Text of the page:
Choosing a Hospital: How Do They Differ?
Think all hospitals provide approximately the same level of service and that your outcome will be the same regardless of which hospital you use? Not true! The Mercer HCIA study of the top 100 hospitals in the country suggests that hospitals differ widely in performance, just like other service organizations. Mortality, patient complications, length of stay, cost per discharge, and profitability all vary even after adjusting for severity of the cases treated.
Although hospitals vary in performance, the problem for the average consumer is identifying the differences that really matter. The real questions are how do hospitals differ in ways important to you, and how can you compare hospital performance?
The most important consideration for you, the patient or parent, is how well they will take care of you or your child. As with choosing a doctor, experience with conditions similar to yours is probably the most important factor. You want a hospital that deals with your medical condition often enough to know what should be done. Experience also helps physicians recognize their limitations. For pregnancy, you want to know how many normal and high-risk deliveries occur at a hospital. For problems with your infant, you want to know how often the hospital treats sick infants and if it has a newborn intensive care unit (NICU).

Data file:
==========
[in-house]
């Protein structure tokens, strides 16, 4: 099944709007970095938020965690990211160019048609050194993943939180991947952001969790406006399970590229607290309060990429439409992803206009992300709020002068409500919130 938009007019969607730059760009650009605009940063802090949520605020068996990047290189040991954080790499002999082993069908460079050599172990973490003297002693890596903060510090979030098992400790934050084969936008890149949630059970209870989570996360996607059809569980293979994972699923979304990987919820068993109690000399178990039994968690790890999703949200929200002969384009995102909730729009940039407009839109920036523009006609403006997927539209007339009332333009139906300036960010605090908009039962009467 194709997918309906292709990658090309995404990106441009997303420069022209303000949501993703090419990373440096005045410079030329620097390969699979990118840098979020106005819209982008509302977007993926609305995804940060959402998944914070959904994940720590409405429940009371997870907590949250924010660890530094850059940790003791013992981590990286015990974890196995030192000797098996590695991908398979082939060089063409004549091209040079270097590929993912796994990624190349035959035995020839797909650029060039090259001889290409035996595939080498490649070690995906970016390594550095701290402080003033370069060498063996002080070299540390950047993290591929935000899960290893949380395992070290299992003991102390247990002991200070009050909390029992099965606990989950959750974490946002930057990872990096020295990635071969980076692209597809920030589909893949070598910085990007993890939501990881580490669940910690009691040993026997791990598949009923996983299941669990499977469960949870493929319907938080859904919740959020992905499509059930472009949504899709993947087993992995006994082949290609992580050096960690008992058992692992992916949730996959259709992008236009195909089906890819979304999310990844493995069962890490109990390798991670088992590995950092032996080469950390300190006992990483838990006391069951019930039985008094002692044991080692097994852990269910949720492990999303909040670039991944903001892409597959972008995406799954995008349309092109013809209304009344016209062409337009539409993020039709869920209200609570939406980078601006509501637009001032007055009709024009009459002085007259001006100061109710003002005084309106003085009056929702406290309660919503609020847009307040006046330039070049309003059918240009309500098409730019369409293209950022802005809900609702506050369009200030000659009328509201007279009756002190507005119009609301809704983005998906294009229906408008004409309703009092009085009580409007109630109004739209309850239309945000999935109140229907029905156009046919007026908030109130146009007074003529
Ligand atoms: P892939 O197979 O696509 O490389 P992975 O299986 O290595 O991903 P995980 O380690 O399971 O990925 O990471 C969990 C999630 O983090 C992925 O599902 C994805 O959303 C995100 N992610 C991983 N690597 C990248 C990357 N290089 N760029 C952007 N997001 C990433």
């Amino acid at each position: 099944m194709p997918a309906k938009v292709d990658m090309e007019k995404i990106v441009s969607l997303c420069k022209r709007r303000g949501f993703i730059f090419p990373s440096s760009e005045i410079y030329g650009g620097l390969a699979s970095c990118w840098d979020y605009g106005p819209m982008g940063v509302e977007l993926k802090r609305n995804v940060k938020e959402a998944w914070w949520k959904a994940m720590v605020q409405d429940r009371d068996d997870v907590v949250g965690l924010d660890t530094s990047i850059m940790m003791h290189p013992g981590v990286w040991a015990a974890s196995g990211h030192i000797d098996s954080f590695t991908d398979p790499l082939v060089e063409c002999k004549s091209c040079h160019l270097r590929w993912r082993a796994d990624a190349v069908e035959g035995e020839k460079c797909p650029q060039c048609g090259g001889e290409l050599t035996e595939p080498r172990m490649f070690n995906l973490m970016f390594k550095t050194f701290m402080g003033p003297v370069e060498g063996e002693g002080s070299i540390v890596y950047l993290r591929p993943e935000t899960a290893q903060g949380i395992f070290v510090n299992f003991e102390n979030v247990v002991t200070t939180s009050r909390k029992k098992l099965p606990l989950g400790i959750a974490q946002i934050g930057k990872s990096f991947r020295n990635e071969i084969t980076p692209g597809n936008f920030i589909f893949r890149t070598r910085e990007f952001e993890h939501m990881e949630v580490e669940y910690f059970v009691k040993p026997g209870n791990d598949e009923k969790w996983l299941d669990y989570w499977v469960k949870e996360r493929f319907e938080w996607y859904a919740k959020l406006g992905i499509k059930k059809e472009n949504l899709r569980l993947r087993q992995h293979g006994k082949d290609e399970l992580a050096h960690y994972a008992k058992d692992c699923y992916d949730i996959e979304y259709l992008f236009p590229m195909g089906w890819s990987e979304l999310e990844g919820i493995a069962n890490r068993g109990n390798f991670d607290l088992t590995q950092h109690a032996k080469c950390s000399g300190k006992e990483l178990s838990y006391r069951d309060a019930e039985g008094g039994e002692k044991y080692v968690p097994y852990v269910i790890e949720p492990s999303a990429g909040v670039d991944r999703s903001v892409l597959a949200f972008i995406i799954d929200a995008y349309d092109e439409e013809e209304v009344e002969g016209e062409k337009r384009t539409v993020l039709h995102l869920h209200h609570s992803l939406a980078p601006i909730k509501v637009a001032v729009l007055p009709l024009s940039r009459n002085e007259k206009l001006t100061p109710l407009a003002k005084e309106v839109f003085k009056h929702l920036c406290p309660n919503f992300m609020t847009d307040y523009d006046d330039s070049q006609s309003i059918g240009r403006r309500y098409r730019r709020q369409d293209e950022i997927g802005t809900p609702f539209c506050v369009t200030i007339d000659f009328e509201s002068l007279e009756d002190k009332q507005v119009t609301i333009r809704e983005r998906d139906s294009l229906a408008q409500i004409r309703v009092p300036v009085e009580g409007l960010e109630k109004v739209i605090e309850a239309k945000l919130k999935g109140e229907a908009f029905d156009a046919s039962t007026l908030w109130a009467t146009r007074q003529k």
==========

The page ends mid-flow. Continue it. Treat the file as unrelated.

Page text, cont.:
The Importance of Volume
Recent studies show that receiving angioplasty from an experienced physician and hospital team lowers the risk of death and complications. Another study looked at mortality among preterm infants born in New York City; these infants had a 24 percent higher mortality rate if they were not born at tertiary centers, which are the best equipped and most experienced at dealing with sick, premature infants. The less sophisticated centers would not be expected to deal with very preterm infants regularly.
Similarly, another study showed that infants not born in a tertiary center had a higher mortality and more complications than those who were. There have been conflicting studies about this issue, and many other variables influence mortality at a particular hospital. However, a hospital’s experience in dealing with preterm or sick, full-term infants makes a difference in the quality of care they can provide for those infants.
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